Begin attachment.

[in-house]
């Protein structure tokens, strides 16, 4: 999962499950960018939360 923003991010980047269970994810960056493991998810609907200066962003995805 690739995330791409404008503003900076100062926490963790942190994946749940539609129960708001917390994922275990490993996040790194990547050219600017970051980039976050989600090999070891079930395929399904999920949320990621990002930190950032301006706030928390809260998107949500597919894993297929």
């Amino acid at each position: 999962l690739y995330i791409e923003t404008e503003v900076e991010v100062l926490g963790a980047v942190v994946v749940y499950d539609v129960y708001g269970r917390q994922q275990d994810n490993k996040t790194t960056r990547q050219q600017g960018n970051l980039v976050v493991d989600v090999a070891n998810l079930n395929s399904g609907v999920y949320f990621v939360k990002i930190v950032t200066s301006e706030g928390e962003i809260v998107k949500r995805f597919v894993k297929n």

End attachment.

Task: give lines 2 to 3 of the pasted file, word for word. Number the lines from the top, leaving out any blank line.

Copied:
């Protein structure tokens, strides 16, 4: 999962499950960018939360 923003991010980047269970994810960056493991998810609907200066962003995805 690739995330791409404008503003900076100062926490963790942190994946749940539609129960708001917390994922275990490993996040790194990547050219600017970051980039976050989600090999070891079930395929399904999920949320990621990002930190950032301006706030928390809260998107949500597919894993297929």
């Amino acid at each position: 999962l690739y995330i791409e923003t404008e503003v900076e991010v100062l926490g963790a980047v942190v994946v749940y499950d539609v129960y708001g269970r917390q994922q275990d994810n490993k996040t790194t960056r990547q050219q600017g960018n970051l980039v976050v493991d989600v090999a070891n998810l079930n395929s399904g609907v999920y949320f990621v939360k990002i930190v950032t200066s301006e706030g928390e962003i809260v998107k949500r995805f597919v894993k297929n």